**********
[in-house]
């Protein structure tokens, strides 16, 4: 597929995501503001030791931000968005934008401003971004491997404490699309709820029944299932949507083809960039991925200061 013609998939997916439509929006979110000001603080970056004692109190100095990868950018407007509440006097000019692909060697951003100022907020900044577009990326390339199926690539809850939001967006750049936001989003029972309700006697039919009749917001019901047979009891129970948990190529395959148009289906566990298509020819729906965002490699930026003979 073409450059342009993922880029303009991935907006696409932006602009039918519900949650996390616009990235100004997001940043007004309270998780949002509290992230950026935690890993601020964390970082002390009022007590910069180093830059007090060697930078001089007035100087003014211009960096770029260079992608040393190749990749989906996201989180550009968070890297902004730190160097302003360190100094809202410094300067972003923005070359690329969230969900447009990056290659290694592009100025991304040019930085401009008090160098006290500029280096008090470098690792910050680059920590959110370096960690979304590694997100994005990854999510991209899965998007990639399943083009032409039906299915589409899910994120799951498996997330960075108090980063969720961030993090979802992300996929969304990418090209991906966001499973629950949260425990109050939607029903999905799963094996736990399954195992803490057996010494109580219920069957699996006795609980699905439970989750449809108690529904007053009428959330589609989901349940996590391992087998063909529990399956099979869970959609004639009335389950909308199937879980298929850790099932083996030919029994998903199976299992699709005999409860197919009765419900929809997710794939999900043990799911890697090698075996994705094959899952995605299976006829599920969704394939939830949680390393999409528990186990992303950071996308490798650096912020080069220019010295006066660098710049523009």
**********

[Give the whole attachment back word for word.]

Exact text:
[in-house]
């Protein structure tokens, strides 16, 4: 597929995501503001030791931000968005934008401003971004491997404490699309709820029944299932949507083809960039991925200061 013609998939997916439509929006979110000001603080970056004692109190100095990868950018407007509440006097000019692909060697951003100022907020900044577009990326390339199926690539809850939001967006750049936001989003029972309700006697039919009749917001019901047979009891129970948990190529395959148009289906566990298509020819729906965002490699930026003979 073409450059342009993922880029303009991935907006696409932006602009039918519900949650996390616009990235100004997001940043007004309270998780949002509290992230950026935690890993601020964390970082002390009022007590910069180093830059007090060697930078001089007035100087003014211009960096770029260079992608040393190749990749989906996201989180550009968070890297902004730190160097302003360190100094809202410094300067972003923005070359690329969230969900447009990056290659290694592009100025991304040019930085401009008090160098006290500029280096008090470098690792910050680059920590959110370096960690979304590694997100994005990854999510991209899965998007990639399943083009032409039906299915589409899910994120799951498996997330960075108090980063969720961030993090979802992300996929969304990418090209991906966001499973629950949260425990109050939607029903999905799963094996736990399954195992803490057996010494109580219920069957699996006795609980699905439970989750449809108690529904007053009428959330589609989901349940996590391992087998063909529990399956099979869970959609004639009335389950909308199937879980298929850790099932083996030919029994998903199976299992699709005999409860197919009765419900929809997710794939999900043990799911890697090698075996994705094959899952995605299976006829599920969704394939939830949680390393999409528990186990992303950071996308490798650096912020080069220019010295006066660098710049523009």